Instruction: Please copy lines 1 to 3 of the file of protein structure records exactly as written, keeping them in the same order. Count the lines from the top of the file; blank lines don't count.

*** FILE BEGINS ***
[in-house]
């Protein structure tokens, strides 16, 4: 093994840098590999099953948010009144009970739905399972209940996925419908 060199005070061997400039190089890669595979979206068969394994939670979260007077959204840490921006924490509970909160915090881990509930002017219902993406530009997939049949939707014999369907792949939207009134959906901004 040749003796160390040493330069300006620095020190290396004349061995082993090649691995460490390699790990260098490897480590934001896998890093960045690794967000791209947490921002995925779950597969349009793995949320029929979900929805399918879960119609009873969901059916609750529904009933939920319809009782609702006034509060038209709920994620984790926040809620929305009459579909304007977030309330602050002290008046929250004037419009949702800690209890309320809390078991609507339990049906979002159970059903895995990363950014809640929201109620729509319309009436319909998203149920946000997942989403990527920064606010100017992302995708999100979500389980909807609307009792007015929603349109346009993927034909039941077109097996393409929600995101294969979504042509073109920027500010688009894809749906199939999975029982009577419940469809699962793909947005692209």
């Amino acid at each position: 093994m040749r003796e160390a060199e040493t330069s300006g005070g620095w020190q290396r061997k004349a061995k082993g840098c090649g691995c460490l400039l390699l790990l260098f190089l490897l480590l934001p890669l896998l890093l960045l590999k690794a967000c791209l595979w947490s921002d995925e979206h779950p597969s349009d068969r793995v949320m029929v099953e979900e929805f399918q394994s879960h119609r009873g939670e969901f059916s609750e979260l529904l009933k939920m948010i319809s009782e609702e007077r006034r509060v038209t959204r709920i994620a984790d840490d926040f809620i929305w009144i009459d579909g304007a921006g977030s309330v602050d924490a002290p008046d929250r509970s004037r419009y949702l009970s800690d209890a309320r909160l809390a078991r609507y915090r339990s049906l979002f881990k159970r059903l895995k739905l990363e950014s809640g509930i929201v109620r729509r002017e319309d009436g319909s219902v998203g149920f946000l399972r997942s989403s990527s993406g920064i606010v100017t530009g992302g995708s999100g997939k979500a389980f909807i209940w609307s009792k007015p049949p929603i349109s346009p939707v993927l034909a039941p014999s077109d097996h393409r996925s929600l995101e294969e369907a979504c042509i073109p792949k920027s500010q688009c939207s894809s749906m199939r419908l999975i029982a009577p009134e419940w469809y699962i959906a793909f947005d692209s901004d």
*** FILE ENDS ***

[in-house]
């Protein structure tokens, strides 16, 4: 093994840098590999099953948010009144009970739905399972209940996925419908 060199005070061997400039190089890669595979979206068969394994939670979260007077959204840490921006924490509970909160915090881990509930002017219902993406530009997939049949939707014999369907792949939207009134959906901004 040749003796160390040493330069300006620095020190290396004349061995082993090649691995460490390699790990260098490897480590934001896998890093960045690794967000791209947490921002995925779950597969349009793995949320029929979900929805399918879960119609009873969901059916609750529904009933939920319809009782609702006034509060038209709920994620984790926040809620929305009459579909304007977030309330602050002290008046929250004037419009949702800690209890309320809390078991609507339990049906979002159970059903895995990363950014809640929201109620729509319309009436319909998203149920946000997942989403990527920064606010100017992302995708999100979500389980909807609307009792007015929603349109346009993927034909039941077109097996393409929600995101294969979504042509073109920027500010688009894809749906199939999975029982009577419940469809699962793909947005692209």
């Amino acid at each position: 093994m040749r003796e160390a060199e040493t330069s300006g005070g620095w020190q290396r061997k004349a061995k082993g840098c090649g691995c460490l400039l390699l790990l260098f190089l490897l480590l934001p890669l896998l890093l960045l590999k690794a967000c791209l595979w947490s921002d995925e979206h779950p597969s349009d068969r793995v949320m029929v099953e979900e929805f399918q394994s879960h119609r009873g939670e969901f059916s609750e979260l529904l009933k939920m948010i319809s009782e609702e007077r006034r509060v038209t959204r709920i994620a984790d840490d926040f809620i929305w009144i009459d579909g304007a921006g977030s309330v602050d924490a002290p008046d929250r509970s004037r419009y949702l009970s800690d209890a309320r909160l809390a078991r609507y915090r339990s049906l979002f881990k159970r059903l895995k739905l990363e950014s809640g509930i929201v109620r729509r002017e319309d009436g319909s219902v998203g149920f946000l399972r997942s989403s990527s993406g920064i606010v100017t530009g992302g995708s999100g997939k979500a389980f909807i209940w609307s009792k007015p049949p929603i349109s346009p939707v993927l034909a039941p014999s077109d097996h393409r996925s929600l995101e294969e369907a979504c042509i073109p792949k920027s500010q688009c939207s894809s749906m199939r419908l999975i029982a009577p009134e419940w469809y699962i959906a793909f947005d692209s901004d």